Food Day Celebrates Cultures Across the Globe

Junior Shayla Pham gets food with English teacher Mary Thomasma

East Kentwood High School seniors Jai’Ana Moore and Zachary VanderScheer wanted to bring students together over food from different countries and cultures. While they brought in Turkey Knuckles and Dutch cookies to their International Food Day event, they tasted other foods from all over the globe.

“We were talking about diversity and everybody likes food,” Jai’Ana said. “People speak through their food and it’s a nice way to break the ice.”

EL interventionist Dilly Gautam serves Nepali food
EL interventionist Dilly Gautam serves Nepali food

So the students planned the event, inviting their peers who represent nearly 90 different countries and speak many different languages at the school. Their first event in October was such a big success that they hosted a second one in March.

They invited students to bring in dishes and treats representative of their heritages. Students served up everything from Swedish meatballs to Bosnianpastries, African cuisine and Nepali chicken dishes. The food-festival idea was born out of the Advanced Teen Leadership class’ Challenge Day, a one-day event involving staff and student aimed at building empathy, leadership and inspiring change.

“Food is different between cultures and religions and bringing in different foods helps you experience the cultures a little bit,” Zachary said.

Mel Trombley, Advanced Teen Leadership and Student Council teacher, said six or seven students in Advanced Leadership are English Language Learners, and they were very eager to bring in foods to share.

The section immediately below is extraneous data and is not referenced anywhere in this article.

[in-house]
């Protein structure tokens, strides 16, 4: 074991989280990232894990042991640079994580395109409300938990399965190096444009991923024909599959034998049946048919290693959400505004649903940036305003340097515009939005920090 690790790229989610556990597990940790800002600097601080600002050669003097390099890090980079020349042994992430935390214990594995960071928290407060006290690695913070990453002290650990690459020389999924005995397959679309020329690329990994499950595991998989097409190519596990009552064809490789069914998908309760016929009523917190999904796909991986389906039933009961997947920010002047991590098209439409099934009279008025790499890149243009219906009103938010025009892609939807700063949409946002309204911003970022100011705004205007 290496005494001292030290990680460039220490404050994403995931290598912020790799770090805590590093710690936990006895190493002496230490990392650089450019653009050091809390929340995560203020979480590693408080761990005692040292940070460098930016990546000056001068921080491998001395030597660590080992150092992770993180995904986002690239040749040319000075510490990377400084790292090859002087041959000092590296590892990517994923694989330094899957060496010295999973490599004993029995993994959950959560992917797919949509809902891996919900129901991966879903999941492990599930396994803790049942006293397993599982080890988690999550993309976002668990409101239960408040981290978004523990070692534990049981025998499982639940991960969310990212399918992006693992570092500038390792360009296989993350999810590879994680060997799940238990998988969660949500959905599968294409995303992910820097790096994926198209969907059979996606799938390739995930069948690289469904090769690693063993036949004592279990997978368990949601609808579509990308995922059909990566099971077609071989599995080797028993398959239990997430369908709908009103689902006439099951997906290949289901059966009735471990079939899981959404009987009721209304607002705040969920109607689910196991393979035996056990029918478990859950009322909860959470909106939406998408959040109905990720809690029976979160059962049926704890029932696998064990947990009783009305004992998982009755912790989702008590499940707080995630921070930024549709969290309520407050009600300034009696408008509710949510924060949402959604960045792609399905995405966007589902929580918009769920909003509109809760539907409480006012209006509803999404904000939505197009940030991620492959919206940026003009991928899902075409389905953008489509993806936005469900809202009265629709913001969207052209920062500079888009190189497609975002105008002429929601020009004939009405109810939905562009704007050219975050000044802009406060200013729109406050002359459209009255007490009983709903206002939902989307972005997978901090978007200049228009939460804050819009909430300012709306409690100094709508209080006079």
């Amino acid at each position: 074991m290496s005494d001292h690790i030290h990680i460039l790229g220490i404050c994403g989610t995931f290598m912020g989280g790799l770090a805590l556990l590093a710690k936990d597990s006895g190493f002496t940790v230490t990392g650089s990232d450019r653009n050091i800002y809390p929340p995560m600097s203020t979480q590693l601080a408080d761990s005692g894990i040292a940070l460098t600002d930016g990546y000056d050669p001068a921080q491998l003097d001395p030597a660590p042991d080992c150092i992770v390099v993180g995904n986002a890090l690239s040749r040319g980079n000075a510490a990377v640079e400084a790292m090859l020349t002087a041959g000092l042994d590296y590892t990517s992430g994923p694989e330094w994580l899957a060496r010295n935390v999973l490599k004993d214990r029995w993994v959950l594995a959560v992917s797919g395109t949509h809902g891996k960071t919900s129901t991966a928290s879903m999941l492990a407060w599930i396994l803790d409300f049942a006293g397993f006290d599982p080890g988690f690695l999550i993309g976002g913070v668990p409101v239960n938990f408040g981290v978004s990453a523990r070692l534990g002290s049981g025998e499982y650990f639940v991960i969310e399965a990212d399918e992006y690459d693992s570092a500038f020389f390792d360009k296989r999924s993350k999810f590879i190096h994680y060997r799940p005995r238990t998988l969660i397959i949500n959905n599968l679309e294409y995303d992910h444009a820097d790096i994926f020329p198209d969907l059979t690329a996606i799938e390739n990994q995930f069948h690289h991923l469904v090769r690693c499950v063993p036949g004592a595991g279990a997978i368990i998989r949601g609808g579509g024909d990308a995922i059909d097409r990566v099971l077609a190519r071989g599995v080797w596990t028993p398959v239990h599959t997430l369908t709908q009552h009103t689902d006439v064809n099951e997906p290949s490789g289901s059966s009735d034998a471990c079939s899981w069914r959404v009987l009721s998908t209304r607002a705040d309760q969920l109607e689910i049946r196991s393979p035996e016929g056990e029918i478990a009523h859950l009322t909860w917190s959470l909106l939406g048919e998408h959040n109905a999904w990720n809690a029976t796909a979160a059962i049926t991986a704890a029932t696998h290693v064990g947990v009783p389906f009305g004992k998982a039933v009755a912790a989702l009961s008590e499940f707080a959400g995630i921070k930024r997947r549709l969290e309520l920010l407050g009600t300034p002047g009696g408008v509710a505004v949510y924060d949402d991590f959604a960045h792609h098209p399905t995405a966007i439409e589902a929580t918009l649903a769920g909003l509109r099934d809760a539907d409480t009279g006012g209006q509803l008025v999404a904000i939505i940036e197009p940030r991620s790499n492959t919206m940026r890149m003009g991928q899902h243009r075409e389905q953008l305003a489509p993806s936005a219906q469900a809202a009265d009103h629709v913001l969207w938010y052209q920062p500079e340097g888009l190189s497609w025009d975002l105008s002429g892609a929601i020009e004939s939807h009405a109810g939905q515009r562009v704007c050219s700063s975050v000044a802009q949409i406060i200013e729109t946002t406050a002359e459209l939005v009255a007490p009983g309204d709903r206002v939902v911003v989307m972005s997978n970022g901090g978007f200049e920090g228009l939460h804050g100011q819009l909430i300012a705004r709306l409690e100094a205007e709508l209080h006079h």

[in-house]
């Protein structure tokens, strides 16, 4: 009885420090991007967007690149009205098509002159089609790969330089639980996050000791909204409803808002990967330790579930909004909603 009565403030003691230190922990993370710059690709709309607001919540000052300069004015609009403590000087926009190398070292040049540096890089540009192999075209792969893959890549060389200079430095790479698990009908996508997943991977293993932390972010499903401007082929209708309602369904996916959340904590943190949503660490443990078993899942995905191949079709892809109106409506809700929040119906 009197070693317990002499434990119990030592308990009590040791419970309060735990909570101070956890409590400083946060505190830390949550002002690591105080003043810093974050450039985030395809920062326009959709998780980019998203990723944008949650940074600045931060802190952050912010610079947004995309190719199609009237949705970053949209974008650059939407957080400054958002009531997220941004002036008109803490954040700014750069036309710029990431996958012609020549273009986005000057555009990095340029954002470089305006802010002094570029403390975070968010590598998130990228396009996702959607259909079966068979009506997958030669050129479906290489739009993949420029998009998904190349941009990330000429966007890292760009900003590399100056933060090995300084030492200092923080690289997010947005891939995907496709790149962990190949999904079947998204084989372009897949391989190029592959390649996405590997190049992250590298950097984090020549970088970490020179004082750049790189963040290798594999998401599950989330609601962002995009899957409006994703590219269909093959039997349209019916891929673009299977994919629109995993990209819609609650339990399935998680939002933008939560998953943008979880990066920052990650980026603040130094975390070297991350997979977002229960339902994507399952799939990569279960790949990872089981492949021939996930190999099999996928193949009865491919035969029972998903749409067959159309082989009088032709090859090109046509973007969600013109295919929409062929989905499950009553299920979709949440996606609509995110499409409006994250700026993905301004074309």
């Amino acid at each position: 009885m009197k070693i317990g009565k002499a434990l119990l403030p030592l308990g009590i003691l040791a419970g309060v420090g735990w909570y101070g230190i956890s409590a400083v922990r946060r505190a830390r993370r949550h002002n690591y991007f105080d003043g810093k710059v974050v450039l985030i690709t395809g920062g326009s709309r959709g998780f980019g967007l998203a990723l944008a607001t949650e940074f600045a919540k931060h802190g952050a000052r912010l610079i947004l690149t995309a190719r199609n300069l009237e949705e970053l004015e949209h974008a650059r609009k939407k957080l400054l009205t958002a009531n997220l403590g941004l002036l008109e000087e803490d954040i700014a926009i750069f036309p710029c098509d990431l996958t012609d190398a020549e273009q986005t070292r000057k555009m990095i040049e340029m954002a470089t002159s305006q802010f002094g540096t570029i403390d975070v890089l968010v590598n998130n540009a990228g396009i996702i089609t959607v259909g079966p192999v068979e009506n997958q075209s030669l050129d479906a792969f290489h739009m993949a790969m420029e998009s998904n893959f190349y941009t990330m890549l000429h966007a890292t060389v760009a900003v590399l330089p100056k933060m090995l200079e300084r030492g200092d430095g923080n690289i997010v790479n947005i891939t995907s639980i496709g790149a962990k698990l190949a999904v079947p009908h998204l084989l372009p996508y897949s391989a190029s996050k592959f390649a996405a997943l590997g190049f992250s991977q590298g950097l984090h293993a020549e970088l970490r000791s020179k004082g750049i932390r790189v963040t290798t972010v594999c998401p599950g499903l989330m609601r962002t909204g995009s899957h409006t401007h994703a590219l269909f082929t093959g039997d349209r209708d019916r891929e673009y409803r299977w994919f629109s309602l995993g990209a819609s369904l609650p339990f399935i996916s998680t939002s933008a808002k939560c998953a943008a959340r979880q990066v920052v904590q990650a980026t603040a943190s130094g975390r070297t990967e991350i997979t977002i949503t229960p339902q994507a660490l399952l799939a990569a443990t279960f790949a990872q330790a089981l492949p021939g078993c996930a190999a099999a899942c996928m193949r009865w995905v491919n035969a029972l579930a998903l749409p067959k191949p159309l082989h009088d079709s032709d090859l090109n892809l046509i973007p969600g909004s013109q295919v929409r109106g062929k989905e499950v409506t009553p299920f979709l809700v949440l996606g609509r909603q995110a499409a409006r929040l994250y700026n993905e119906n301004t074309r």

“This was one of the first big events when we all came together and it was really cool to see all the different foods. They were really proud of it,” Trombley said.

Jai’Ana and Tyler said they wanted an event that gave people something to connect over in a cool way. “It’s about stepping out of your comfort zone to get to know people you wouldn’t normally talk to,” Jai’Ana said.

EL interventionist Dilly Gautam said food helps bridge gaps for students. “Learning is not just teaching them words and sentences. It’s more effective through culture.”

Students and teachers from many backgrounds enjoyed the international feast
Students and teachers from many backgrounds enjoyed the international feast
Erin Albanese
Erin Albanese has worked as a journalist in the Grand Rapids area since 2000. A graduate of Central Michigan University, she has written for The Grand Rapids Press, Advance Newspapers and On-the-Town Magazine. She has been covering the many exciting facets of K-12 public education for School News Network since 2012. Read Erin's full bio

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